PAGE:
Thursday, October 2nd, 2008
After feasting for two days on festive Rosh Hashanah meals, there no doubt are many of us who have sworn off food today. But there are others who are doing thesame for religious rather than dietary reasons.
That’s because the day after Rosh Hashanah on the Jewish calendar is Tzom Gedaliah, the Fast of Gedaliah, a little-known minor fast (meaning it is “only” from dawn to dark, unlike Yom Kippur and Tisha B’Av, which start the night before).
The Gedaliah we refer to was Gedaliah ben Achicham, a Jew who was appointed governor of Judea by the conquering Babylonians after the destruction of the Temple in 586 B.C.E. Some Jews criticized him as a puppet of the hated enemy, and he was assassinated by his fellow Jews, some say on Rosh Hashanah.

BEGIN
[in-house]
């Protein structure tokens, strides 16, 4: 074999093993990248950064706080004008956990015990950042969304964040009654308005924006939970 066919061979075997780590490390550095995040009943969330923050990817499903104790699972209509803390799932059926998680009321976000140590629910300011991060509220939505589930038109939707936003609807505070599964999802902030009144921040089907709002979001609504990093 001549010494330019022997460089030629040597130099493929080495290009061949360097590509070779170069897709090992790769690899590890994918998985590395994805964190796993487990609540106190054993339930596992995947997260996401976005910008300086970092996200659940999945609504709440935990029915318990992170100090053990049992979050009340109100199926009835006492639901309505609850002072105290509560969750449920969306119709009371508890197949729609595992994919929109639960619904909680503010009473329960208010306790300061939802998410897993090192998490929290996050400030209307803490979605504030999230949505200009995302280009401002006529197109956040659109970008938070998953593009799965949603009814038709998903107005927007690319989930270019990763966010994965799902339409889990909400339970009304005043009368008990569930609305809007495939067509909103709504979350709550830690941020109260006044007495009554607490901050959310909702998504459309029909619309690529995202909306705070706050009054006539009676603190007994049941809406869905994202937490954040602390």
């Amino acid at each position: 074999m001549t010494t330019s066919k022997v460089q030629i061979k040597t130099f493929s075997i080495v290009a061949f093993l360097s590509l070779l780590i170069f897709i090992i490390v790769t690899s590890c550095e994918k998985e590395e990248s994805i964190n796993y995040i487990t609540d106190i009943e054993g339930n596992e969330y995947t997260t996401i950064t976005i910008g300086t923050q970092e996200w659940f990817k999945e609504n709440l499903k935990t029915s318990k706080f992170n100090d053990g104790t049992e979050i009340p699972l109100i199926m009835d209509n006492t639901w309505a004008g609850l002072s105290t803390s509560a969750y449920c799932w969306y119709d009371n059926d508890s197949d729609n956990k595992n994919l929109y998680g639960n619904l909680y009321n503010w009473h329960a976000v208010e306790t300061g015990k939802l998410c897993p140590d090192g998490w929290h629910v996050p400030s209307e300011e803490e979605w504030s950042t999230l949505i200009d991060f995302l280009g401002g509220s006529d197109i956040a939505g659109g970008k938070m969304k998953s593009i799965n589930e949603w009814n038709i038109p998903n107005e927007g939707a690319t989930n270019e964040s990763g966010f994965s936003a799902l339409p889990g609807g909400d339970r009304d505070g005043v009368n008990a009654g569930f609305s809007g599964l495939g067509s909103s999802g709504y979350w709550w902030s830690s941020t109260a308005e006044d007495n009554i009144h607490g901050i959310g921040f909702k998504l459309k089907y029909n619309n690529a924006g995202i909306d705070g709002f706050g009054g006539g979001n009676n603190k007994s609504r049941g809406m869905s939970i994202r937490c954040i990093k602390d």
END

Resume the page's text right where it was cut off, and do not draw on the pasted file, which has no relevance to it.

The prophet Jeremiah had hoped Gedaliah would permit the Temple to be rebuilt, and he considered his death a tragedy, particularly because it was at the hand of Jews.
When I was in high school, a friend told me he didn’t fast on Tzom Gedaliah because “if I died, would Gedaliah fast for me?”
But the truth is the day is a meaningful reminder of the dangers of Jewish violence against Jews as we prepare to mark the 13th yahrtzeit of Israeli Prime Minister Yitzhak Rabin, killed by a modern-day Jewish zealot, and as we read of increasing incidents of hostility in Israel among a small group of militants opposed to territorial compromise.
As long as the land is seen by some as holier than the lives of fellow Jews, we need days like this for fasting and reflection.
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